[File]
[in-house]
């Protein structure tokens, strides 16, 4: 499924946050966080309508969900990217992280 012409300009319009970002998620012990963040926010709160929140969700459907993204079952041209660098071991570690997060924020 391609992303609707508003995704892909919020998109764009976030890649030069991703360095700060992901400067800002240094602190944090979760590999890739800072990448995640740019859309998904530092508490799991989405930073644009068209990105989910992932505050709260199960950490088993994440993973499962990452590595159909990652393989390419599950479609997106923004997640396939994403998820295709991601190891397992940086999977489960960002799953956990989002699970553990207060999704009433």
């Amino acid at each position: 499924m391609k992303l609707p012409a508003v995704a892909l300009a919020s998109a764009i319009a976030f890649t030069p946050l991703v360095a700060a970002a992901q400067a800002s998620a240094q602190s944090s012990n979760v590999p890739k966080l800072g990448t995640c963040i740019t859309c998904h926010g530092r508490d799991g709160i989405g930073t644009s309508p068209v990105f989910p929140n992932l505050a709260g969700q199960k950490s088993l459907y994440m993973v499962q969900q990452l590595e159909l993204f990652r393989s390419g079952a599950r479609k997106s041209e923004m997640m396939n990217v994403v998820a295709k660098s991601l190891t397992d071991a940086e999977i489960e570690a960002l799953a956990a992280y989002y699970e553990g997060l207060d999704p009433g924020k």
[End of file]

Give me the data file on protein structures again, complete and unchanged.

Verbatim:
[in-house]
């Protein structure tokens, strides 16, 4: 499924946050966080309508969900990217992280 012409300009319009970002998620012990963040926010709160929140969700459907993204079952041209660098071991570690997060924020 391609992303609707508003995704892909919020998109764009976030890649030069991703360095700060992901400067800002240094602190944090979760590999890739800072990448995640740019859309998904530092508490799991989405930073644009068209990105989910992932505050709260199960950490088993994440993973499962990452590595159909990652393989390419599950479609997106923004997640396939994403998820295709991601190891397992940086999977489960960002799953956990989002699970553990207060999704009433």
């Amino acid at each position: 499924m391609k992303l609707p012409a508003v995704a892909l300009a919020s998109a764009i319009a976030f890649t030069p946050l991703v360095a700060a970002a992901q400067a800002s998620a240094q602190s944090s012990n979760v590999p890739k966080l800072g990448t995640c963040i740019t859309c998904h926010g530092r508490d799991g709160i989405g930073t644009s309508p068209v990105f989910p929140n992932l505050a709260g969700q199960k950490s088993l459907y994440m993973v499962q969900q990452l590595e159909l993204f990652r393989s390419g079952a599950r479609k997106s041209e923004m997640m396939n990217v994403v998820a295709k660098s991601l190891t397992d071991a940086e999977i489960e570690a960002l799953a956990a992280y989002y699970e553990g997060l207060d999704p009433g924020k």